Sept. 4, 2013 -- A psychologist first coined the phrase "Internet addiction" in 1995, when the web was in its infancy. He meant it as a joke. But now, with the first hospital-based Internet addiction treatment center opening next week at the Behavioral Health Services at Bradford Regional Medical Center in Pennsylvania, Internet addiction is no longer considered a laughing matter.
The voluntary, 10-day in-patient treatment program will admit up to four people who have been diagnosed with severe Internet addiction. First, they'll undergo an extensive evaluation and a "digital detox" that prohibits phone, tablet or Internet use for at least 72 hours. Then they'll attend therapy sessions and educational seminars to help them get their Internet compulsion under control.
Kimberly Young, a psychologist and founder of the new program, defined Internet addiction by the consequences of Internet overuse rather than the number of hours spent online. She said there was a difference between people who depended on modern technology but could balance their online life with their offline life, and people whose obsession prevented them from functioning normally.
"Like any other addiction, we look at whether it has jeopardized their career, whether they lie about their usage or whether it interferes with relationships," she explained.
Young said typical Internet addicts were young, male and highly intelligent. They often struggle socially and have from low-self esteem, she said. The majority are obsessed with such games as "World of Warcraft," not social media or pornography.
"They go online because they can become someone else and be admired for their skills," she said.
The goal of the program is to allow patients to get back on the Internet but in a healthy way, Young explained. Computer use is so essential to modern life, Young doesn't believe it's practical for someone to stay completely offline.
Patients will have to pay the program's $14,000 fee out-of-pocket. Because Internet addiction isn't recognized as a mental health disorder by the psychiatric community, treatment isn't covered by insurance.
When the American Psychiatric Association released its Diagnostic and Statistical Manual of Mental Disorders 5, or DSM-5, earlier this year, "Gaming Disorder" was listed for the first time. But it was included only in Section III of the manual, which is reserved for conditions that require further research before can be formally identified as a disorder.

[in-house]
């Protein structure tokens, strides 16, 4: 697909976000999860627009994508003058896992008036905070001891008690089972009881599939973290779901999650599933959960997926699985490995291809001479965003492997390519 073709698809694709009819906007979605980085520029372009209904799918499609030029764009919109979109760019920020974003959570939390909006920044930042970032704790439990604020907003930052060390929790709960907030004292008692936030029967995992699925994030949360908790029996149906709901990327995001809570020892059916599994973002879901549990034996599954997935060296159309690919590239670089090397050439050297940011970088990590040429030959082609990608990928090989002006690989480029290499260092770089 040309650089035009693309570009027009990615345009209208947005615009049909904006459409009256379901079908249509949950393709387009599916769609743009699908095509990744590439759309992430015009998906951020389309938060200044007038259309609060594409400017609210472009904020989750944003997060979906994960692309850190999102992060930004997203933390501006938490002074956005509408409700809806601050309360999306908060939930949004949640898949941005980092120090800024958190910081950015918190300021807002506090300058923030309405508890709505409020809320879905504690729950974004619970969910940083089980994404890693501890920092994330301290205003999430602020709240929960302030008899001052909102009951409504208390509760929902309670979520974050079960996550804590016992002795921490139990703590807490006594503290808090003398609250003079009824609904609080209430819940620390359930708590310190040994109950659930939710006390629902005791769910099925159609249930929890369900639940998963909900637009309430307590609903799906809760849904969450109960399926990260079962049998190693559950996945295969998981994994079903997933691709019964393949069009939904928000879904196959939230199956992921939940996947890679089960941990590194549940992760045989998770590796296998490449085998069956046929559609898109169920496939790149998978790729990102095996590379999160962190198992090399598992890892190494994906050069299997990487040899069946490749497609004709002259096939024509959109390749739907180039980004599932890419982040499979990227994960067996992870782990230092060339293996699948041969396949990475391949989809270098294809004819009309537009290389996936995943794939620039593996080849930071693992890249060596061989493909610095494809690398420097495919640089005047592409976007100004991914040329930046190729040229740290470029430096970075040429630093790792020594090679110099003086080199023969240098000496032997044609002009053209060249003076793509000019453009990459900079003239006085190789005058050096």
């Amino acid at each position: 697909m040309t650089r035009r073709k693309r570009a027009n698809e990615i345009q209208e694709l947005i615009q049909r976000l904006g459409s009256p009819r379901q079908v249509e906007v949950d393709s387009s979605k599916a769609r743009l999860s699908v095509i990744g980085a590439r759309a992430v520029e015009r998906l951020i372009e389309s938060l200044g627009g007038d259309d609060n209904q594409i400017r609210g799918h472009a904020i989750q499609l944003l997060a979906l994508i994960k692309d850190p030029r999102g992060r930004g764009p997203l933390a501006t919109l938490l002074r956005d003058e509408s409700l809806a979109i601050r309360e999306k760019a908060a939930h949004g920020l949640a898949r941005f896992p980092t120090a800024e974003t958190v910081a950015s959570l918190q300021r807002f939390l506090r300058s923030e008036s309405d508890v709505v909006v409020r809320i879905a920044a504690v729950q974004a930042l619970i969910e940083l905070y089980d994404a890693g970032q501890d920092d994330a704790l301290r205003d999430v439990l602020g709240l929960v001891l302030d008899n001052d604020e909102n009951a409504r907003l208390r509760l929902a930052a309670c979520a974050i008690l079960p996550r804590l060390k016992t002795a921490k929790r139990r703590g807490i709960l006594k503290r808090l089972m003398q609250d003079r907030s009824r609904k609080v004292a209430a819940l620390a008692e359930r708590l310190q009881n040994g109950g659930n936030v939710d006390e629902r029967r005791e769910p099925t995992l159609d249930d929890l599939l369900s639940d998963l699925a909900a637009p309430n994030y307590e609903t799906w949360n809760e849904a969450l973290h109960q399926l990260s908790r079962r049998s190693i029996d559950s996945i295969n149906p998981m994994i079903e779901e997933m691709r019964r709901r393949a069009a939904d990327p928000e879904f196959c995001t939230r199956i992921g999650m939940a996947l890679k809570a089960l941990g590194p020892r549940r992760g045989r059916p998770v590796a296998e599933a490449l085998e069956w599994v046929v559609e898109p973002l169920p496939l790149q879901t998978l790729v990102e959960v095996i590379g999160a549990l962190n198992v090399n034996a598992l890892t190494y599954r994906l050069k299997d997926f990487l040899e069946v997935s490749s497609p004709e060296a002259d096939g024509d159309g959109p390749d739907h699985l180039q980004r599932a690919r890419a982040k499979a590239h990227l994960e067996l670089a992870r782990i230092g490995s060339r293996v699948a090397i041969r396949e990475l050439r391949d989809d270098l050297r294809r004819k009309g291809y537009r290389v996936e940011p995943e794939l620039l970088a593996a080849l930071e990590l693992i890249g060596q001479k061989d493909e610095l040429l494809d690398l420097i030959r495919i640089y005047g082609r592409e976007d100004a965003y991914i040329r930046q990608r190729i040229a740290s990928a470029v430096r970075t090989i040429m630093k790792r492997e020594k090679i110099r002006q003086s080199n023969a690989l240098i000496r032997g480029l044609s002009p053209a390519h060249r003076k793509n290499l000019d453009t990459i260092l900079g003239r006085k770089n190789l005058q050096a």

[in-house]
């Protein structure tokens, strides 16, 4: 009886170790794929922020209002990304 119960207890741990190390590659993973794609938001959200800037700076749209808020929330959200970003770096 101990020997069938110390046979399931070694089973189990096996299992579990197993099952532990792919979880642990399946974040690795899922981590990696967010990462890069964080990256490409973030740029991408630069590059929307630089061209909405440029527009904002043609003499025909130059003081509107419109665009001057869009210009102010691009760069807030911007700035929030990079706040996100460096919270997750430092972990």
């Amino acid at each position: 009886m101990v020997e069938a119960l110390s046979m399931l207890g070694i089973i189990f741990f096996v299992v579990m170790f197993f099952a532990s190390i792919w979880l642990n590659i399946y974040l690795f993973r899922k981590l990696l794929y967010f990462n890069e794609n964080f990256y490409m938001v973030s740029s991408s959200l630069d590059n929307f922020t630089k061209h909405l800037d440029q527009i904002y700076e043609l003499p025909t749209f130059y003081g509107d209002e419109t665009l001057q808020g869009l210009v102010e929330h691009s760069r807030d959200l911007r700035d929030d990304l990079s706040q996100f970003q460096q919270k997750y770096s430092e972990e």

The manual deliberately excludes any mention of addiction to social media, email or general web surfing because there isn't a great enough body of research to form a consensus on these topics, O'Brien said. And, he said, anyone addicted to Internet pornography is likely covered under the manual's definition of sex addiction.
"We are trying to come to grips with something that is very new, and we don't want to define this as a disorder unless it is clinically important," said Dr. Charles O'Brien, a professor in the department of psychiatry at the University of Pennsylvania who was the chairman of the DSM-5 Substance Related Disorders work group. "We don't want to create an illness just to have another illness."
O'Brien said an addiction is defined as a compulsive need for something characterized by increasing tolerance, mental and physical harm caused by usage and well-defined withdrawal symptoms, such as depression and anxiety. Almost all universally recognized addictions are for substances such as drugs, alcohol and tobacco, because behavioral addiction is so difficult to pin down. Gambling is currently the only behavioral addiction recognized in the DSM-5.
O'Brien said a lot more research was needed, but he suspected that Internet addiction, at least as it applies to gaming, will eventually become an accepted diagnosis. While he doesn't believe many people would yet meet the criteria for addiction in the United States, he said it's a lot more prevalent in other countries. In North Korea, China and Japan hospital treatment programs for gaming addicts were established more than a decade ago, he said.
While the Bradford program is the country's first program to operate out of a hospital, there are other U.S. programs that address Internet addiction. For example, reSTART, a 45-day residential program near Seattle, has been treating Internet addicts for the past four years. Hillarie Cash, the co-founder of reSTART, said the majority of its patients are young, male gamers, though they are beginning to see some patients who also struggle with a social media obsession.
Young said that the DSM was not the only litmus test for what qualifies as a real mental disorder and what does not. She said she's been studying the idea for more than two decades and is convinced that as Internet usage grows, Internet addiction grows right along with it.
"There's over 20 years of research on this," she said. "If people are suffering and have a real problem, why wait? Why not give them an outlet to deal with it right now?"